One of my most memorable days with the boys was while I was waiting in my car for someone to run an errand. They came over to say hello to me. They did not ask me for money. They did not ask me to buy fruit. They just came to greet me. There were five of them. I handed Gabriel a 100 meticais bill and told him to go buy an ice cream for each of them. They all ran off with big smiles on their faces. It was a hot day and this would be a special treat for them. As I waited for my friend to return, each of those boys returned to my car one by one to thank me for the ice cream. I was blown away! No one told them to do this. I did not expect them to do this. Yet each one came to thank me. And just as hard to believe is that in my return trips to Spar, they have not taken advantage of my kindness and have never asked me to buy them another ice cream. This tells me a lot about the character of these little guys.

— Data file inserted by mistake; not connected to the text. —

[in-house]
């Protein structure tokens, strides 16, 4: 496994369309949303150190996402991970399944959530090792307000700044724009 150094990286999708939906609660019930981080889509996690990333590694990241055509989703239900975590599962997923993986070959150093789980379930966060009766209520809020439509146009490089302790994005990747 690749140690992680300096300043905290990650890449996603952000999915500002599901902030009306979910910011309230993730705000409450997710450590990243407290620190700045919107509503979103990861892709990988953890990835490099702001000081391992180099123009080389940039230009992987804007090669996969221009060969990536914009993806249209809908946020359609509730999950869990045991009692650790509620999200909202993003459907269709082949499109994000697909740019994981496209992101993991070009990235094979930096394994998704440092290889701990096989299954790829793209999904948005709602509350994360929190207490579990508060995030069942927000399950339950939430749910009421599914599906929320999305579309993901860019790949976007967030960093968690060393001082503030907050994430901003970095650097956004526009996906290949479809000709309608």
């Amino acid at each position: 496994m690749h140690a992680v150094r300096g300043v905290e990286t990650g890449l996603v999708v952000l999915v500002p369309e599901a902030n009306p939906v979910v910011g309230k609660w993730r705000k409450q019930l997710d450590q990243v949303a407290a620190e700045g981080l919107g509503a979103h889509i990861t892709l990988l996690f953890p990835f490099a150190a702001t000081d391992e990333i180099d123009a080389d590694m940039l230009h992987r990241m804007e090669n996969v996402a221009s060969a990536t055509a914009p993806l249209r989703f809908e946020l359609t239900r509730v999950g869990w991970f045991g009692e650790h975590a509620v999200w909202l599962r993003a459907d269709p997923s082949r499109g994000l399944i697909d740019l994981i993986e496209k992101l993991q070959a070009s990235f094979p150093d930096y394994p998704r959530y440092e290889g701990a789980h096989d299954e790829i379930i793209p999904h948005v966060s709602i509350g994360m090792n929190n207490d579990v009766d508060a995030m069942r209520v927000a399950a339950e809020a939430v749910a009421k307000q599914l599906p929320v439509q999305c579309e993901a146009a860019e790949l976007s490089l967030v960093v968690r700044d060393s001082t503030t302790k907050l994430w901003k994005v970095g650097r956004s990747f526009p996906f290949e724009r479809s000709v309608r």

Many of the boys will ask to guard your car while you go in and shop at the store. Here in Mozambique, you always run the risk of returning to a parked car that has had a light or mirror stolen. Often it will be stolen by the boy you turned down to guard your car! I usually tell the boys that my car will be fine, and they know me well enough to leave it alone for me. Also, the money you pay a little boy usually ends up in the hands of an older boy. They create a type of mafia system. The older boys provide protection for the little boys under their care. In return, the little boys, who are cuter and therefore make more money, give the older ones the money they take in.

Yet recently as I got out of my car and was hurrying to make a quick stop at the store, a small boy approached me and asked to guard my car. I gave him my standard, “No my car is fine. I don’t need a guard,” response when something made me stop in my tracks and take a second look at the boy. After hearing my response, he hung his head and turned to walk away. I did not recognize this boy. He was very young, very small… so very small. He seemed so fragile and vulnerable. He was new to the streets. My heartstrings were tugged for this little guy, so I called him back and said, “Yes please do guard my car for me.” His face lit up like I had just given him a million dollars.